With plenty of parking this sand and shingle beach overlooking the Solent with its majestic sea forts is a fabulous place to spend an hour or two, or even a day. Take a wander over the Duver and then call in to the cafe with sea views, offering refreshments and obligatory ice cream. Take a look at our Isle of Wight accommodation for a holiday in St Helens.
St Helens beach at a glance:
Parking: pay and display
Eateries: Baywatch cafe (seasonal opening)
Dogs: welcome year round
Public conveniences: close by
Close to: St Helens Village and Bembridge
I’ll start this blog by teaching you a new word. Duver. Duver is an Isle of Wight term for an area of sand dunes, and not the plural of duvet 😊. St Helen's Duver is a lovely example of this with a pleasant undulating grassed area, previously a golf course, which backs onto Bembridge Harbour, an ideal place for walking and outdoor games.
I decided to visit St Helen's beach not by the traditional route, a car drive down a single lane track from St Helens, but instead by following the causeway footpath between the lagoons from Mill Quay over the Duver on foot. A, this was a money saving plan (the car park at the beach is pay and display) and B, I wanted to explore the area properly with Nigel my yellow Labrador retriever. It was well worth it and quite simply a lovely walk with lots of open space.
St Helen's beach opens up from the back of the duver and is a wide expanse of sand and shingle with the Bembridge harbour to the right and Nodes Point to the left. Take a few minutes to look at Old Church St Helens on the waters edge. It was originally built in Saxon times however these days only the tower remains and this has been painted white as a seamark.
Further around the headland from the church is Nodes Point, a great place for a spot of rock pooling and where locals meet up once a year on the day of the lowest tide in August to walk to St Helens Fort, one of a chain of sea forts built in Napoleonic times to protect the Solent. There’s also a great view of Bembridge Lifeboat station which stands proudly on the adjacent shore.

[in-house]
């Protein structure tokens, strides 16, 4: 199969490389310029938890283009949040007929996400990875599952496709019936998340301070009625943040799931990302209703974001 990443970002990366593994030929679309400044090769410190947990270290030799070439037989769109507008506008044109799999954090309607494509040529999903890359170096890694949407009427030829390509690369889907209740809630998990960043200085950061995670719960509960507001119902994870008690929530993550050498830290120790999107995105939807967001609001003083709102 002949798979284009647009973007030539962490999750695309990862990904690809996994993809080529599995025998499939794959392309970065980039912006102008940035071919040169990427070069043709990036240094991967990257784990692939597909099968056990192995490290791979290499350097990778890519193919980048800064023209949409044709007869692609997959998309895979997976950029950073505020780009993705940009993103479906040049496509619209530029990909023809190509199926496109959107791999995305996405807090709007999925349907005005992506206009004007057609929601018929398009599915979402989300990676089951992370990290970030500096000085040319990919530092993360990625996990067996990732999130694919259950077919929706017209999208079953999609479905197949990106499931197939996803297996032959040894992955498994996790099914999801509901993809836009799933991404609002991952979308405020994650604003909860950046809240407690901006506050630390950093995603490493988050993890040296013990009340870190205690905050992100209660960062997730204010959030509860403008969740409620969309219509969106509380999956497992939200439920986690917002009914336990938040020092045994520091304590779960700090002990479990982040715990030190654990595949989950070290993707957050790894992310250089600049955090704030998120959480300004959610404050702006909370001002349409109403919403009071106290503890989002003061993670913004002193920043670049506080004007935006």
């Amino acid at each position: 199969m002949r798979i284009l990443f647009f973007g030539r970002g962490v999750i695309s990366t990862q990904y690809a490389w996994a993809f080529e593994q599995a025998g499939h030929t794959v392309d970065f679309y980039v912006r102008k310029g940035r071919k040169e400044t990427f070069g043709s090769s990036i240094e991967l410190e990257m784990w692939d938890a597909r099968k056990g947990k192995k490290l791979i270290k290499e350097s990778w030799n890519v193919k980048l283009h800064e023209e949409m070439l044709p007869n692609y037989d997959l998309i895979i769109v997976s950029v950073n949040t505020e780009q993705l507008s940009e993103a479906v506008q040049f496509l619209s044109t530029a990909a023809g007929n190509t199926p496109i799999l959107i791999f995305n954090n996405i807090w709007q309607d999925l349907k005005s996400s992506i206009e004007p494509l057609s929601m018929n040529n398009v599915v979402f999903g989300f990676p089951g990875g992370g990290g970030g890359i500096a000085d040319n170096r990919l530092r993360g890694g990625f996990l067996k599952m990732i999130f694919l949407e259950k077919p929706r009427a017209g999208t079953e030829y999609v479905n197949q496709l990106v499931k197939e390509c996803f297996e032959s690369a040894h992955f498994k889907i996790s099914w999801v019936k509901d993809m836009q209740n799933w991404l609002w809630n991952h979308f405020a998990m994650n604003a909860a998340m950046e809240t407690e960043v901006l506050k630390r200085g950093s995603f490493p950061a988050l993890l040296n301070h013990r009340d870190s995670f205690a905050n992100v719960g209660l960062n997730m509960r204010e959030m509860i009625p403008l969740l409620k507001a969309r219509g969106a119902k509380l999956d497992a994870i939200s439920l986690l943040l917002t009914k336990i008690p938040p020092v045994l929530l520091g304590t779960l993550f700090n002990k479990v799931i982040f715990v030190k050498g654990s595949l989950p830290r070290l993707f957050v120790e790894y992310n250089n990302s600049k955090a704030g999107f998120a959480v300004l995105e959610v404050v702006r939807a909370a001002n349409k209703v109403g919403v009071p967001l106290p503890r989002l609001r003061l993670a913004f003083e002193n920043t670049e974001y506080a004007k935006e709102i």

So, back to the beach. I just happened to have chosen a glorious sunny day for my visit and it was perfect. Backed by a row of brightly coloured sea huts, people were sitting on benches outside Baywatch cafe enjoying tea and cakes, children were splashing about in the water in inflatables and kayaks and the dog population were having a fine old time in and out of the water. Nigel chose to join in (jumping in water is a Labrador thing) and had a great time. The water was invitingly clear blue and the view was captivating, right over the Solent with boats bobbing up and down passing in and out of the harbour. Dinghy racing from the local sailing club at Bembridge takes place most weekends and evenings during summer and this is a great place to sit and spectate.
It is also a popular spot for walkers, swimmers, sailors and beach lovers and clearly a place locals choose to go. Although there’s plenty of beach space I’d recommend arriving early during school holidays to ensure you can park, any other time of year you shouldn’t have a problem.
Go for an hour, a day or make it part of a walk. Whichever way you plan your visit St Helens beach is lovely, just don’t forget to use your new word “duver”.
Take a look here at our Isle of Wight accommodation for your next holiday.